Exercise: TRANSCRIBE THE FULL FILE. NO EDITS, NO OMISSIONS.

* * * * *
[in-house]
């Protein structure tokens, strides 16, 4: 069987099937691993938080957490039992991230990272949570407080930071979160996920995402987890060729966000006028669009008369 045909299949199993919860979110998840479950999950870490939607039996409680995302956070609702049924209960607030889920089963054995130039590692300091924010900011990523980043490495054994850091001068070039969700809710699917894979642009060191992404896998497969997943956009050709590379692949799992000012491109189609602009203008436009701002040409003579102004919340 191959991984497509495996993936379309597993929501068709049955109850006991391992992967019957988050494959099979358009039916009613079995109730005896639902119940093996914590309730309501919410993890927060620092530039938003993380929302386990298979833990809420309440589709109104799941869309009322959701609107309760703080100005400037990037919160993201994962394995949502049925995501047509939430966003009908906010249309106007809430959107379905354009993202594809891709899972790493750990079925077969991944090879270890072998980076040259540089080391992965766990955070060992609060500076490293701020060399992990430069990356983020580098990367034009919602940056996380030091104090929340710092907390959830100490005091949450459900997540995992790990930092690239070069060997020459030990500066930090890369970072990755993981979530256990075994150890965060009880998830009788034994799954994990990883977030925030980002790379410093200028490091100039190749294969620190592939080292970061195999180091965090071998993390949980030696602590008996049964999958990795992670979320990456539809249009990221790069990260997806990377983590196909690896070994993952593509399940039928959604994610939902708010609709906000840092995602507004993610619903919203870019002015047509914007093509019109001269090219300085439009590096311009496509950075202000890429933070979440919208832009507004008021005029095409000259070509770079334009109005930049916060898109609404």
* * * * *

[in-house]
């Protein structure tokens, strides 16, 4: 069987099937691993938080957490039992991230990272949570407080930071979160996920995402987890060729966000006028669009008369 045909299949199993919860979110998840479950999950870490939607039996409680995302956070609702049924209960607030889920089963054995130039590692300091924010900011990523980043490495054994850091001068070039969700809710699917894979642009060191992404896998497969997943956009050709590379692949799992000012491109189609602009203008436009701002040409003579102004919340 191959991984497509495996993936379309597993929501068709049955109850006991391992992967019957988050494959099979358009039916009613079995109730005896639902119940093996914590309730309501919410993890927060620092530039938003993380929302386990298979833990809420309440589709109104799941869309009322959701609107309760703080100005400037990037919160993201994962394995949502049925995501047509939430966003009908906010249309106007809430959107379905354009993202594809891709899972790493750990079925077969991944090879270890072998980076040259540089080391992965766990955070060992609060500076490293701020060399992990430069990356983020580098990367034009919602940056996380030091104090929340710092907390959830100490005091949450459900997540995992790990930092690239070069060997020459030990500066930090890369970072990755993981979530256990075994150890965060009880998830009788034994799954994990990883977030925030980002790379410093200028490091100039190749294969620190592939080292970061195999180091965090071998993390949980030696602590008996049964999958990795992670979320990456539809249009990221790069990260997806990377983590196909690896070994993952593509399940039928959604994610939902708010609709906000840092995602507004993610619903919203870019002015047509914007093509019109001269090219300085439009590096311009496509950075202000890429933070979440919208832009507004008021005029095409000259070509770079334009109005930049916060898109609404």